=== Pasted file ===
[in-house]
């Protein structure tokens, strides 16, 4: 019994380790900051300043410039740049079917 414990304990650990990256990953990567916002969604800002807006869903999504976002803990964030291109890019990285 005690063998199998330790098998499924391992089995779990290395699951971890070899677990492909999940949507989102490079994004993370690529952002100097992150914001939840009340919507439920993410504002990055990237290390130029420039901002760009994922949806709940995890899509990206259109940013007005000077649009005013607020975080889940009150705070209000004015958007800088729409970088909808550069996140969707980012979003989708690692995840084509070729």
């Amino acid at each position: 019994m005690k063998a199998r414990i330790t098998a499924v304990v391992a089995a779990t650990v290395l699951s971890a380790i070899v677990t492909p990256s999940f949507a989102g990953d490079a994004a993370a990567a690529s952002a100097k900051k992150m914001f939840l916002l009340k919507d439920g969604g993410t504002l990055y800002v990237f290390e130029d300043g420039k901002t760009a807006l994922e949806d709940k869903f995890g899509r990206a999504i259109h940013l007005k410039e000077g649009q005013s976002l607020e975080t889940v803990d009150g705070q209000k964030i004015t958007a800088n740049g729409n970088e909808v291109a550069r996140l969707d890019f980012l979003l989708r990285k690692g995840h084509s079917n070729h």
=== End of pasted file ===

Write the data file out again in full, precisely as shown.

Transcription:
[in-house]
């Protein structure tokens, strides 16, 4: 019994380790900051300043410039740049079917 414990304990650990990256990953990567916002969604800002807006869903999504976002803990964030291109890019990285 005690063998199998330790098998499924391992089995779990290395699951971890070899677990492909999940949507989102490079994004993370690529952002100097992150914001939840009340919507439920993410504002990055990237290390130029420039901002760009994922949806709940995890899509990206259109940013007005000077649009005013607020975080889940009150705070209000004015958007800088729409970088909808550069996140969707980012979003989708690692995840084509070729």
């Amino acid at each position: 019994m005690k063998a199998r414990i330790t098998a499924v304990v391992a089995a779990t650990v290395l699951s971890a380790i070899v677990t492909p990256s999940f949507a989102g990953d490079a994004a993370a990567a690529s952002a100097k900051k992150m914001f939840l916002l009340k919507d439920g969604g993410t504002l990055y800002v990237f290390e130029d300043g420039k901002t760009a807006l994922e949806d709940k869903f995890g899509r990206a999504i259109h940013l007005k410039e000077g649009q005013s976002l607020e975080t889940v803990d009150g705070q209000k964030i004015t958007a800088n740049g729409n970088e909808v291109a550069r996140l969707d890019f980012l979003l989708r990285k690692g995840h084509s079917n070729h």